Looking for work or would like a new gig in technology?
Too often the resume for the technologist is a grocery list of skills, certifications and acronyms. What about your impact on the business, a project or a team?
As told in the article Searching for an IT Job: The Do’s and Don’ts:
“Applicants “tend to have all the technical lingo and that they’ve been exposed to this and that, but they don’t talk about their experiences,” says Frank Cullen, president of The Cullen Group, a career management firm based in Boston. “They talk about programs they’ve worked with rather than the real value they will bring to the company.”Another mistake is having a resume that is too brief. Making your resume fit into one page doesn’t work in the IT industry, maintains Kingsley Tagbo, an IT career coach with IT Career Boot Camp by Exacticity Inc.”You have to get into detail about your technical skills, since people are looking for skill sets and will compare your resume to someone else’s,” says Tagbo, in O’Sallon, Mo. IT is a “skills-crazy industry” and “The person who details every skill for a software developer’s position, will get more notice because of the relevant detail being provided.”“
IT is a skills industry, so you have to document skills. But only showing skills may not be enough to get you a call back these days. Today’s hiring managers, recruiters and job coaches are going to tell you to dig a lot deeper than your credentials to show them how you impacted the bottom line throughout your work experience.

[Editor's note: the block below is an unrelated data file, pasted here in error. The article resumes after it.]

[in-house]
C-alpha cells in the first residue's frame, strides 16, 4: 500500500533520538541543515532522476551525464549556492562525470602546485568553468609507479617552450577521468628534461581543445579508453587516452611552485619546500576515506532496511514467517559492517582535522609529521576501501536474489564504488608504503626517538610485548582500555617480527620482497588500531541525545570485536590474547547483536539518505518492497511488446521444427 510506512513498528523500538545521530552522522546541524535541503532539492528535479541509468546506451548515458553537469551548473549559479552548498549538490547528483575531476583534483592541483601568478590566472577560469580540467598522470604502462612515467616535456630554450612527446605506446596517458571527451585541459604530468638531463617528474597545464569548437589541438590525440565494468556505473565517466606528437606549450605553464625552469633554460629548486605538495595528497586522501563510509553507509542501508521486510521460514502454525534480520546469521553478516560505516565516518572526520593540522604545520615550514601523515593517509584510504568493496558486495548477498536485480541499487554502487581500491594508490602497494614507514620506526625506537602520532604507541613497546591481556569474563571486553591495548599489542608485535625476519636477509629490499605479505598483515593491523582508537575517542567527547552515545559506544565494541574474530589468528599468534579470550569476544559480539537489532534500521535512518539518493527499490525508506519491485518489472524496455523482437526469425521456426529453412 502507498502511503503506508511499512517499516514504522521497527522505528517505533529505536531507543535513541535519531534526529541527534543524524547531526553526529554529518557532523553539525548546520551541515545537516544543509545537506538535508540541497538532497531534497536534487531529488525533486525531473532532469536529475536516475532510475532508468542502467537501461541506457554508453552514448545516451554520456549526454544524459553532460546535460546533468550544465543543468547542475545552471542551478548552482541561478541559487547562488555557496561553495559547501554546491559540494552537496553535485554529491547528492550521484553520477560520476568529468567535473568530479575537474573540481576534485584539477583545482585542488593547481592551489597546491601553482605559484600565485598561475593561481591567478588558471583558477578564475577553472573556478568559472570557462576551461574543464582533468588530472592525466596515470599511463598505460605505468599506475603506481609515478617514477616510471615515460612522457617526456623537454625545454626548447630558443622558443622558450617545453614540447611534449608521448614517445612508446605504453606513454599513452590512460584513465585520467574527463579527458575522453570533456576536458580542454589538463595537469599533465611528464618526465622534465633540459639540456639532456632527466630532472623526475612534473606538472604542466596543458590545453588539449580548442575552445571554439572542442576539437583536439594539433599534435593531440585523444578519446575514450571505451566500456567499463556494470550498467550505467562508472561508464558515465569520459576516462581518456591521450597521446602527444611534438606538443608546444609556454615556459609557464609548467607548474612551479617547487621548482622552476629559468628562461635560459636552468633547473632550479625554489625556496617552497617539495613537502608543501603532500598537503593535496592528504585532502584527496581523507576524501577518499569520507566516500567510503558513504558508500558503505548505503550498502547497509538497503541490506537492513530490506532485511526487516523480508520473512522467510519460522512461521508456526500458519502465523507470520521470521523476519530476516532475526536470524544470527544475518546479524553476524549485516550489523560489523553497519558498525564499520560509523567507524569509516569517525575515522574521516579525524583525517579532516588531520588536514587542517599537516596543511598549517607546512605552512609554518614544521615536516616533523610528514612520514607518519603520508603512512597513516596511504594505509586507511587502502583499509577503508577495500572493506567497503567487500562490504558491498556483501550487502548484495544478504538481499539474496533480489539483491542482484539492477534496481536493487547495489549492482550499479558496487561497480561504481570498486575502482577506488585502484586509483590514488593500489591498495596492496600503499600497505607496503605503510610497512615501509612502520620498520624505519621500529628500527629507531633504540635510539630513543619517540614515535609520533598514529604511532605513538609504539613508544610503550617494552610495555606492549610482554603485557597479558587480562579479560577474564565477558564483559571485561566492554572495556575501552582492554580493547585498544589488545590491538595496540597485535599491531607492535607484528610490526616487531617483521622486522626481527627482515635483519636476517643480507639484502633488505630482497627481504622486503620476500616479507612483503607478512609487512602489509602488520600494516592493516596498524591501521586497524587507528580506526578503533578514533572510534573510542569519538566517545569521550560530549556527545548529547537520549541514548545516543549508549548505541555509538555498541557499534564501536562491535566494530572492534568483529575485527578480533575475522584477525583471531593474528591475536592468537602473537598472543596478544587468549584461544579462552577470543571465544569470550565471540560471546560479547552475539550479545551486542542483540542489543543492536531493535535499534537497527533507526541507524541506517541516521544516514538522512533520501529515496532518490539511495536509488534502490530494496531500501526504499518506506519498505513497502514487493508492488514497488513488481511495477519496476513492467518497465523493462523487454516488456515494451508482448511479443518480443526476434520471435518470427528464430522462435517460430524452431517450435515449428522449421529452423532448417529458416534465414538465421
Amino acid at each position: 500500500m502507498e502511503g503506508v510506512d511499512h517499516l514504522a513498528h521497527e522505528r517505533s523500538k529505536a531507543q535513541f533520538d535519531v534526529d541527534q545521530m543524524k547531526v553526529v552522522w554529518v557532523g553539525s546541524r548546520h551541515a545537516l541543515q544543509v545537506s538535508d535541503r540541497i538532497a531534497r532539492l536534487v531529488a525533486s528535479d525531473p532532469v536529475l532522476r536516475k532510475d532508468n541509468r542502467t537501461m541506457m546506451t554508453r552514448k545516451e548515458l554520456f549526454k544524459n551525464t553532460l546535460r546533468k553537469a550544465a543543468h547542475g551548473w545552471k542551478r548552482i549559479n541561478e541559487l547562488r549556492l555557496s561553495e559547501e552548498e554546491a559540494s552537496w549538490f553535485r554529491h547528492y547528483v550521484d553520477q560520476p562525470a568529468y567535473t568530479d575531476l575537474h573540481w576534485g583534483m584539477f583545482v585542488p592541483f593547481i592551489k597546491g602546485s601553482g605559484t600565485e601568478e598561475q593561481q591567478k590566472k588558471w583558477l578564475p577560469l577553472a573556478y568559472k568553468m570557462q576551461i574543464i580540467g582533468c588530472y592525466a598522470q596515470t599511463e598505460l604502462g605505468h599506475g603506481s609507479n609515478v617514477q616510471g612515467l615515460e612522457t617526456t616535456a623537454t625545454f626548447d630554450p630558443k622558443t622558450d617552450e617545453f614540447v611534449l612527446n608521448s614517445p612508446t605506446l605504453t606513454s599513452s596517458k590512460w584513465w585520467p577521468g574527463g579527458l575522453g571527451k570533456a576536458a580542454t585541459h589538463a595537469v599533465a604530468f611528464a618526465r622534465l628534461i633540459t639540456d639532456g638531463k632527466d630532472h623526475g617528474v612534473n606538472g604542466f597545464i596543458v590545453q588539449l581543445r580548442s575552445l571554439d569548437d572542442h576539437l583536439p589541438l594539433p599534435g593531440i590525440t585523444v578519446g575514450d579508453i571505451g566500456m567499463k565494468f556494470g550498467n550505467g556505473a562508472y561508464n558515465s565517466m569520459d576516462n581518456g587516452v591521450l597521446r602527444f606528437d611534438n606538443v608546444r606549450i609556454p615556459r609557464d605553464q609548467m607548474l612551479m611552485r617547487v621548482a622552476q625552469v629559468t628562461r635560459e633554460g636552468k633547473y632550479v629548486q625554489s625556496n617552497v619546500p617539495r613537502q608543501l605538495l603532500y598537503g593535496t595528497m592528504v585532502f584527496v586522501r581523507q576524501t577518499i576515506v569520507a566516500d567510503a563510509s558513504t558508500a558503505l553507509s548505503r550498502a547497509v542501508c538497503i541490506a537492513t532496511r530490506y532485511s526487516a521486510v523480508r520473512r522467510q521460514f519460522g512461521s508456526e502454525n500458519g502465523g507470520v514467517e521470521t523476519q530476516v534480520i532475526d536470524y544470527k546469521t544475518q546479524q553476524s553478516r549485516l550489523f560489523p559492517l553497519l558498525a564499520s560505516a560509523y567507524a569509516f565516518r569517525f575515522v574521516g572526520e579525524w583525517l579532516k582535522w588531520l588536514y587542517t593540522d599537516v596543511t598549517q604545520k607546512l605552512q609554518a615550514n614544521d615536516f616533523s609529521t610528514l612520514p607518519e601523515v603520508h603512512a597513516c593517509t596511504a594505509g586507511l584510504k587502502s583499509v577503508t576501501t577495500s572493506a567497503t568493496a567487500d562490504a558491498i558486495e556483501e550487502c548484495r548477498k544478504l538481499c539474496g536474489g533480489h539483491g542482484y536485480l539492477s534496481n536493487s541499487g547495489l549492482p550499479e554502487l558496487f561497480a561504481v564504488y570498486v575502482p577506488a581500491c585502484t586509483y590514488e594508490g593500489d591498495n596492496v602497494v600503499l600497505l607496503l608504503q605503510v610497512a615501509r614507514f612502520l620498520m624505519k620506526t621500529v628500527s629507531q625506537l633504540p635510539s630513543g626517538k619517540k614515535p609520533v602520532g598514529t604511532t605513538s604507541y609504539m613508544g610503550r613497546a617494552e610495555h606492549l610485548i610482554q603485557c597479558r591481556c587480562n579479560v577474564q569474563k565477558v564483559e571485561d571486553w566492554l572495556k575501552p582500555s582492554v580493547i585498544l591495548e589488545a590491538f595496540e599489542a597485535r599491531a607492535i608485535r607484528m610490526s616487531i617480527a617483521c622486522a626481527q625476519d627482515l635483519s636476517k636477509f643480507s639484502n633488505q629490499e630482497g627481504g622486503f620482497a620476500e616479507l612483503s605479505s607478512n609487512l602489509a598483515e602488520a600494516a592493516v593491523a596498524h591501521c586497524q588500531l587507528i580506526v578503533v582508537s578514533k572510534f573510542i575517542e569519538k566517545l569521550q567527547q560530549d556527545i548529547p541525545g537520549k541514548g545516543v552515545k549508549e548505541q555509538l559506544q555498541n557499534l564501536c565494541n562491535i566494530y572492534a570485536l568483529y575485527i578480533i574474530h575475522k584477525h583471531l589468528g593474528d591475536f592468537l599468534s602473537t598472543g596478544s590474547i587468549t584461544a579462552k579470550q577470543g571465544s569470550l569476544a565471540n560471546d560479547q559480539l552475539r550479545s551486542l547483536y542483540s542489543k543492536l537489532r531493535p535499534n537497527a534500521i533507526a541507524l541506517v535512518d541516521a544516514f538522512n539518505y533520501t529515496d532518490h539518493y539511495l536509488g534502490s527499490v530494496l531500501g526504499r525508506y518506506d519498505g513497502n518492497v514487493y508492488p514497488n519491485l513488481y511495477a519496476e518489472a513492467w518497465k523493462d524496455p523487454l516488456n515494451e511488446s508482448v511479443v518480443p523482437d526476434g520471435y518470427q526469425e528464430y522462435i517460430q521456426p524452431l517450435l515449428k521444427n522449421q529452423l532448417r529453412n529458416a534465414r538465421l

Other resume advice from the article:
-Improve your resume summary by “using the right adjectives and capturing what’s special about [you] that a prospective employer needs to know. Summaries are often dry and factual.”
-If you’re an expert in something, say it. If not, say “extensive experience.”
-Less on responsibility, more on results:
“For example, a resume might say the candidate designed a business intelligence system and developed code and did an implementation.”If I’m working with someone, I try to put in a smaller section of responsibilities, then underneath that, a bulleted list with accomplishments.” That way, he [Mario DiCioccio, an executive and personal coach] says, you’re focusing more on the business results–did the project come in and on time? Did you save the company money? There are results that saved the company money because of your work, he says.“
Once again, it’s what you’ve done, how you did it and what happened when you did that matters.